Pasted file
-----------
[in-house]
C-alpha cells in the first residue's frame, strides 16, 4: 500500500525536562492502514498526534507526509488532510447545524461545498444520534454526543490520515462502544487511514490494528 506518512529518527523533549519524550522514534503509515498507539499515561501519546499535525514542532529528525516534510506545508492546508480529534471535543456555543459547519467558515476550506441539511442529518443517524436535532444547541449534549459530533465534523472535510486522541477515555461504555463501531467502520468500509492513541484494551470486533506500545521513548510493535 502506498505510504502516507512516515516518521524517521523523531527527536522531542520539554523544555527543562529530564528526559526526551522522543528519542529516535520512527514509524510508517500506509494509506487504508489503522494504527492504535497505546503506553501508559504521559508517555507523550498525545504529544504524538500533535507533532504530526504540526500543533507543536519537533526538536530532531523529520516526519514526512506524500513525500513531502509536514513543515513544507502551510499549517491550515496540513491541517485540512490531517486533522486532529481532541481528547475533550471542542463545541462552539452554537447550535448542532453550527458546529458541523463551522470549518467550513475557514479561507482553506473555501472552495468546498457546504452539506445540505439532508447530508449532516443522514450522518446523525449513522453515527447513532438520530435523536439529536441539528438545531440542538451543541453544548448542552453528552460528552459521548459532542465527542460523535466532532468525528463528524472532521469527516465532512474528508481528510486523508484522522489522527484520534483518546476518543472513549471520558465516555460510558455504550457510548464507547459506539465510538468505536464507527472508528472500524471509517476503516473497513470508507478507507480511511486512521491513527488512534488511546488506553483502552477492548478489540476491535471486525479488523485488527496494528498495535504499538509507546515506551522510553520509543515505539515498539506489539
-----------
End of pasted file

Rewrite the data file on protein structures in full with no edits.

[in-house]
C-alpha cells in the first residue's frame, strides 16, 4: 500500500525536562492502514498526534507526509488532510447545524461545498444520534454526543490520515462502544487511514490494528 506518512529518527523533549519524550522514534503509515498507539499515561501519546499535525514542532529528525516534510506545508492546508480529534471535543456555543459547519467558515476550506441539511442529518443517524436535532444547541449534549459530533465534523472535510486522541477515555461504555463501531467502520468500509492513541484494551470486533506500545521513548510493535 502506498505510504502516507512516515516518521524517521523523531527527536522531542520539554523544555527543562529530564528526559526526551522522543528519542529516535520512527514509524510508517500506509494509506487504508489503522494504527492504535497505546503506553501508559504521559508517555507523550498525545504529544504524538500533535507533532504530526504540526500543533507543536519537533526538536530532531523529520516526519514526512506524500513525500513531502509536514513543515513544507502551510499549517491550515496540513491541517485540512490531517486533522486532529481532541481528547475533550471542542463545541462552539452554537447550535448542532453550527458546529458541523463551522470549518467550513475557514479561507482553506473555501472552495468546498457546504452539506445540505439532508447530508449532516443522514450522518446523525449513522453515527447513532438520530435523536439529536441539528438545531440542538451543541453544548448542552453528552460528552459521548459532542465527542460523535466532532468525528463528524472532521469527516465532512474528508481528510486523508484522522489522527484520534483518546476518543472513549471520558465516555460510558455504550457510548464507547459506539465510538468505536464507527472508528472500524471509517476503516473497513470508507478507507480511511486512521491513527488512534488511546488506553483502552477492548478489540476491535471486525479488523485488527496494528498495535504499538509507546515506551522510553520509543515505539515498539506489539